The S&P 500 just flashed a bullish signal that suggests the bear market is over, according to Anthony Scaramucci.
Recent strength in the stock market has helped the S&P 500 trade above its 200-day moving average for more than 18 days.
Prior instances of such strength have led to a continued uptrend, based on historical data.
The stock market could be on the verge of ending its bear market for good after the S&P 500 flashed a bullish signal this week, Anthony Scaramucci of SkyBridge Capital said on Wednesday.
That signal is the fact that the S&P 500 has traded above its 200-day moving average for 18 consecutive trading days. As long as the S&P 500 closes above 3,977 on Friday, it will hit 20 consecutive trading sessions above the closely followed technical level.
“The S&P 500 closed today [Wednesday] at 4147.6, above its 200-day moving average for the 18th session in a row… No prior S&P 500 bear market in history has made a new low after making 18 consecutive closes above its 200-day average,” Scaramucci tweeted.
According to a historical data analysis by SentimentTrader, Scaramucci is spot on.
Looking at the S&P 500 since 1950, SentimentTrader applied the following parameters: that the index experienced a more than 20% decline (to represent that it was in a bear market), and that the index then went on to trade above its 200-day moving average for 18 consecutive days.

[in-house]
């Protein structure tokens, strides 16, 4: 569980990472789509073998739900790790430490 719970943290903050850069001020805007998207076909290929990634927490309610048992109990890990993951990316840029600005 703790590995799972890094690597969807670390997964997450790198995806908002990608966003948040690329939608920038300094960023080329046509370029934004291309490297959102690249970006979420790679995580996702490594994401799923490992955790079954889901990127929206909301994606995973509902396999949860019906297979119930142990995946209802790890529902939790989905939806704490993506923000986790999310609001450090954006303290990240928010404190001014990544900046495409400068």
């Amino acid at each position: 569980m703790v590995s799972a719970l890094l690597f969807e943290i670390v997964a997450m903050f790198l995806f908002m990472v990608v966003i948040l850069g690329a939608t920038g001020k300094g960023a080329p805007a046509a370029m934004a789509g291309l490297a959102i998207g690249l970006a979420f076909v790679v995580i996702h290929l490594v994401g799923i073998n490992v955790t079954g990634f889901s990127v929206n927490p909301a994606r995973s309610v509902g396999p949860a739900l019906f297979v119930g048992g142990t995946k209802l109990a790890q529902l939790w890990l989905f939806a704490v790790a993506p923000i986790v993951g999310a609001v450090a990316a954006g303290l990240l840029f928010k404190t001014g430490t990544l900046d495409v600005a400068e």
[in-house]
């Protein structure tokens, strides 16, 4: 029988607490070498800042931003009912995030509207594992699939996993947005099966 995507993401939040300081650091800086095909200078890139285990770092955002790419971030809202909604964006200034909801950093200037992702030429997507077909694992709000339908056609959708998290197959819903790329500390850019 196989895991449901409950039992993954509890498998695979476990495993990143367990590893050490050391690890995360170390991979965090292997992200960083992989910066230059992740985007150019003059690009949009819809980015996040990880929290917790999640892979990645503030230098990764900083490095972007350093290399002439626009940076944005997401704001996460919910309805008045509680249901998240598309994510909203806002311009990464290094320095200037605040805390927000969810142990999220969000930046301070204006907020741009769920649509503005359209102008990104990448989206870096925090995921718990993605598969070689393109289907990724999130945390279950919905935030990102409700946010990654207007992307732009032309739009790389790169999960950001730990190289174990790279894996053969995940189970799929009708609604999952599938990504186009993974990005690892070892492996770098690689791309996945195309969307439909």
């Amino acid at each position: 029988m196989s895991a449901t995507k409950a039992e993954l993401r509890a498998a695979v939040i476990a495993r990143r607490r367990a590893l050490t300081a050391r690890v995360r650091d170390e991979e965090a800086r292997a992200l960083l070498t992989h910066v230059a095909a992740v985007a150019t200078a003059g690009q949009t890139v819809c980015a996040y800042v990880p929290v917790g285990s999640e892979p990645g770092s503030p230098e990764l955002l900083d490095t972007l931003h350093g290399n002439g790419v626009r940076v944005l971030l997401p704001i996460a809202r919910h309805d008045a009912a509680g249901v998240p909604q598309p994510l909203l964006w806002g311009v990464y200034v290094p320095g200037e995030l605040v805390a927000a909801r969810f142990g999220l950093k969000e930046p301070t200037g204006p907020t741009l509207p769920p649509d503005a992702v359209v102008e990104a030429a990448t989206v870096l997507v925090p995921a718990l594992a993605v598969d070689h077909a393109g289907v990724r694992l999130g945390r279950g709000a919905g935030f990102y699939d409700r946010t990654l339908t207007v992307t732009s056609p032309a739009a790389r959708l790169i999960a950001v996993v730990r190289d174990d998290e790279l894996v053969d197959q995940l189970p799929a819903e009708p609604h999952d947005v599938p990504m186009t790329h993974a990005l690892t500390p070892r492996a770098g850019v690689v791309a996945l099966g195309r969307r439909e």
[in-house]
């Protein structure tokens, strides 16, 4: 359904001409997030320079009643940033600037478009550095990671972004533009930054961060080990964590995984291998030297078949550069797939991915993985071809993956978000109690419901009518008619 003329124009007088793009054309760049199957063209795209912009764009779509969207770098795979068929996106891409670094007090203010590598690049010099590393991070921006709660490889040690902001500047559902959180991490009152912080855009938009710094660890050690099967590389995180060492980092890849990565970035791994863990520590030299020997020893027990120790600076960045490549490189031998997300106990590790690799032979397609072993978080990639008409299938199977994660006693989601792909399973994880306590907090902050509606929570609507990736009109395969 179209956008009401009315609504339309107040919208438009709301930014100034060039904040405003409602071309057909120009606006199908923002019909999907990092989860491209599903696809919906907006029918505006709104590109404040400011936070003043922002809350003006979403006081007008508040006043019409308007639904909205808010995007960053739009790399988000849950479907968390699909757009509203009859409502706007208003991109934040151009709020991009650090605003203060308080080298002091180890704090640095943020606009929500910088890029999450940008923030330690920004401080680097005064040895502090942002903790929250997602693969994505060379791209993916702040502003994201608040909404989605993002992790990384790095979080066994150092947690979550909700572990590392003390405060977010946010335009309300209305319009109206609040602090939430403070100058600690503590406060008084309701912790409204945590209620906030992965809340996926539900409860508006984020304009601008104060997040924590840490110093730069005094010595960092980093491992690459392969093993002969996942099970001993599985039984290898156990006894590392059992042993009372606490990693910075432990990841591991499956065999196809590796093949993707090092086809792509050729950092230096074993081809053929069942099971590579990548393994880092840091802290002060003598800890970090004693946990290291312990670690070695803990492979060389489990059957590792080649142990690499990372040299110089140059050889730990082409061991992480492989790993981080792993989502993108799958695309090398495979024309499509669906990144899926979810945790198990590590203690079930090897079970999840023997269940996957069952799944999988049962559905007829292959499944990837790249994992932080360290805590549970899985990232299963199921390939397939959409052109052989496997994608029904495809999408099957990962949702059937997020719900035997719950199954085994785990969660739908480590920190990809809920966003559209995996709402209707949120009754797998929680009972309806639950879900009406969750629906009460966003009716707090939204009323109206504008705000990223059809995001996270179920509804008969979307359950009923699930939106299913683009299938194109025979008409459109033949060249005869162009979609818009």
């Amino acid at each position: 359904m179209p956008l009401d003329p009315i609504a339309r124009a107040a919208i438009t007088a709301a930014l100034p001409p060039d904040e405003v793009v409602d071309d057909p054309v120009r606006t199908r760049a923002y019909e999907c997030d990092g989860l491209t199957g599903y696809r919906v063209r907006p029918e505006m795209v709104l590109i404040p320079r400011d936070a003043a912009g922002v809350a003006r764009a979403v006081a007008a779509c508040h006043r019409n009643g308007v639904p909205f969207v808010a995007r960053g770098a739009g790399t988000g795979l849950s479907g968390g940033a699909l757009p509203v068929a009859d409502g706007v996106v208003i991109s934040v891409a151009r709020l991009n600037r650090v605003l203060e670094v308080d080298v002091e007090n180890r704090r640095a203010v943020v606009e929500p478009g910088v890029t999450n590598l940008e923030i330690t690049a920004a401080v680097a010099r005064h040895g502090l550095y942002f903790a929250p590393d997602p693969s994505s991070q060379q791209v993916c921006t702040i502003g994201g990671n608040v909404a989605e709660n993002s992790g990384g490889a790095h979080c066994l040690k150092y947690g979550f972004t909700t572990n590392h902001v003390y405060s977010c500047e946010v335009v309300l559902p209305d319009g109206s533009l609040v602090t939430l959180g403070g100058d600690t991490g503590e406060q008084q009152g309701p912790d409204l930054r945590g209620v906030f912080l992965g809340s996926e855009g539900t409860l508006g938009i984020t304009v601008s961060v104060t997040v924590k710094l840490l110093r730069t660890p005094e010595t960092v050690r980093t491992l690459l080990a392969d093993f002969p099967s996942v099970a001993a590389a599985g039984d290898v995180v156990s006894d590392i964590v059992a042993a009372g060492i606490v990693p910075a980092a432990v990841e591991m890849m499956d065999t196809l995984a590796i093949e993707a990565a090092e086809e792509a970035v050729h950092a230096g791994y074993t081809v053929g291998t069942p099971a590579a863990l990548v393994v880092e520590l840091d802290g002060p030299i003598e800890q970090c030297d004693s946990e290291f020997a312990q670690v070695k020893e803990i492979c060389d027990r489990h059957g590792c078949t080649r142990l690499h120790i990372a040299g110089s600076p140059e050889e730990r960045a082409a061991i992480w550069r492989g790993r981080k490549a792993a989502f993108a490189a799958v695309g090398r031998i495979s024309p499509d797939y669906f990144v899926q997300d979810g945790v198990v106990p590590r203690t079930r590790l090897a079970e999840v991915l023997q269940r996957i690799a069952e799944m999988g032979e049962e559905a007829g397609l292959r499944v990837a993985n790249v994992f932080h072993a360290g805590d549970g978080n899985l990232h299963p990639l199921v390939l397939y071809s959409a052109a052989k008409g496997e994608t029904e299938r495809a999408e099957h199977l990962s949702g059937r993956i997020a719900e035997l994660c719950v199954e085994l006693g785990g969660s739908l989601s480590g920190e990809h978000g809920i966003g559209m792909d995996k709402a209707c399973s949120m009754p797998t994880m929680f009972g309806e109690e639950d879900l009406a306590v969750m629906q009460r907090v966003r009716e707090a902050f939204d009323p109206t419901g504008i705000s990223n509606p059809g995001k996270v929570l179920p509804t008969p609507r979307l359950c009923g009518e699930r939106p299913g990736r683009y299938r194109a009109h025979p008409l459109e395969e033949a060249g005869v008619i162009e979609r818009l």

Of the 11 instances where this scenario has happened, here’s what happened next:
The S&P 500 traded higher three, six, and 12 months later 100% of the time, with a median gain of 6.3%, 11.1%, and 19.9%, respectively.
The S&P 500 traded higher one and two months later 91% and 82% of the time, respectively.
The S&P 500 never went on to make new lows, or even test its bear market low. In other words, the index has, historically, never looked back after such a signal was triggered.
The thee prior times the S&P 500 generated this bullish signal was July 2020, August 2009, and May 2003, all dates that ultimately proved to be a good time to buy stocks.
Of course, this time could be different as investors fear high inflation, rising interest rates, and a potential recession. But history suggests the worst of the weakness seen in the stock market over the past year might be over.
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